Of increased skill and increased power, an increase in the efficiency of the capital employed in cultivation is a necessary consequence, and may shew itself by two effects.

Sect. 3.

Increased

1st. Less capital may be necessary to produce Book 1:

Chap. vij. a given quantity of produce from a spot of ground.

2nd. The same capital may produce from the same spot of ground a larger produce than it be- Efficiency

of Capital. fore yielded. The last of these improvements ordinarily includes the first. When, on any spot of ground £100. can be so employed, as to produce a larger return than the same amount of capital did before, then some smaller quantity of capital will usually obtain the same produce which £100. once did. But the first improvement mentioned, does not always include the last; for means are sometimes discovered of getting the same amount of produce cheaper, when no means have been hit on of increasing it. In whichever result, however, the increasing efficiency of the capital employed shews itself, rents will rise, and unless the

progress of improvement outstrips the progress of population, and the growth of produce exceeds the growth of demand, (an event rarely to be expected,) this rise of rents, from the increased efficiency of the capital employed, will be permanent; and it will ordinarily coincide, as we shall presently see, with an extension of the agricultural wealth, the population, strength, and resources of the country. If £90. can be made to produce what £100. formerly produced from the same spot of ground, say £110., the profits realized will have risen from 10 per cent. . to somewhat more than 20. Of these profits, somewhat more than £10. will be surplus profits or rents. Again, if £ 100. formerly produced a certain quantity of corn which sold for £110., and can now be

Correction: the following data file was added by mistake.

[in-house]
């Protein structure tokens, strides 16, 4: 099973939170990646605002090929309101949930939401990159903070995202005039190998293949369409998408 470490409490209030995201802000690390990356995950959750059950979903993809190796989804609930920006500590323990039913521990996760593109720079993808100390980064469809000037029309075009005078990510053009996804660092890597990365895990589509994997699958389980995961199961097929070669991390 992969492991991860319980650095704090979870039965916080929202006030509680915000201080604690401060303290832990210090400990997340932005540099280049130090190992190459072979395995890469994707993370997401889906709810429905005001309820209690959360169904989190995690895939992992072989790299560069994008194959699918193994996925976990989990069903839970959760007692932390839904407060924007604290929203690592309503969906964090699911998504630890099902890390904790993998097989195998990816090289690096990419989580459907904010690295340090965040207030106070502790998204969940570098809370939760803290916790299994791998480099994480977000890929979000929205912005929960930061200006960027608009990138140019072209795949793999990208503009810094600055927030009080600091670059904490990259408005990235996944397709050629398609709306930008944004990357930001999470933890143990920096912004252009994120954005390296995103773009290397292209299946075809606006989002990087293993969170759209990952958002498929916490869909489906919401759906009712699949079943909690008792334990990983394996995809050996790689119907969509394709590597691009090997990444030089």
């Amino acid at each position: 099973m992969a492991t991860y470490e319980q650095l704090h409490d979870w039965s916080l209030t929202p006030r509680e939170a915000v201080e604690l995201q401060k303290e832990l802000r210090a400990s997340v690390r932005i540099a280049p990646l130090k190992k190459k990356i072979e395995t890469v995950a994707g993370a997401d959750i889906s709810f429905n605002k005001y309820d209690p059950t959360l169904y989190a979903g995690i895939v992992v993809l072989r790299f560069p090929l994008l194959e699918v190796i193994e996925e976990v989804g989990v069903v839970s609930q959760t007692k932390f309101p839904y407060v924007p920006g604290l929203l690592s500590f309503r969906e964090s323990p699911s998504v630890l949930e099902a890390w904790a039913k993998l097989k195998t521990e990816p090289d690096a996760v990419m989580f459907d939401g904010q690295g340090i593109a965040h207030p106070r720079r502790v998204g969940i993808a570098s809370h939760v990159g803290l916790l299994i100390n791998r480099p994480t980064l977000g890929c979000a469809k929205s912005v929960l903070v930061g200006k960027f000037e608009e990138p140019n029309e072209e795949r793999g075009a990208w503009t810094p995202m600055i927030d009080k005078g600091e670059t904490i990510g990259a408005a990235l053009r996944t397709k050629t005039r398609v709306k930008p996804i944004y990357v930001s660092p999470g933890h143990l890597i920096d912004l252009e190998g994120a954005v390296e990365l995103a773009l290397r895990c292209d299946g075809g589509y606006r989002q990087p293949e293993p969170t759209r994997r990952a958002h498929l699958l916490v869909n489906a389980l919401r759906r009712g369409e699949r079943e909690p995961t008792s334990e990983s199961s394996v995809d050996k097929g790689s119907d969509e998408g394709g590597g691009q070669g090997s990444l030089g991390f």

Book I. Chap. vii. Sect. 3.

Increased
Efficiency

so employed, as from the same spot to produce corn which at the same prices would sell for £120; additional surplus profits will be made on that land,

and additional rent be paid for it :-provided that of Capital. the whole improvement is not discovered, completed,

and generally adopted, so rapidly, as to make the now increasing quantity of corn outstrip the progress of population and demand. For in that case, prices might fall, and rents remain stationary or recede. It is not necessary again to discuss the probability of this dislocation between the demand and supply. The rise of rents which would follow such an increased efficiency as we have been assuming, of the capital employed in agriculture, would clearly be quite independent of any spread of tillage to inferior soils. Such a rise of rents might take place, and go on increasing with the increase of population indefinitely, though no inferior gradations of soil were in existence.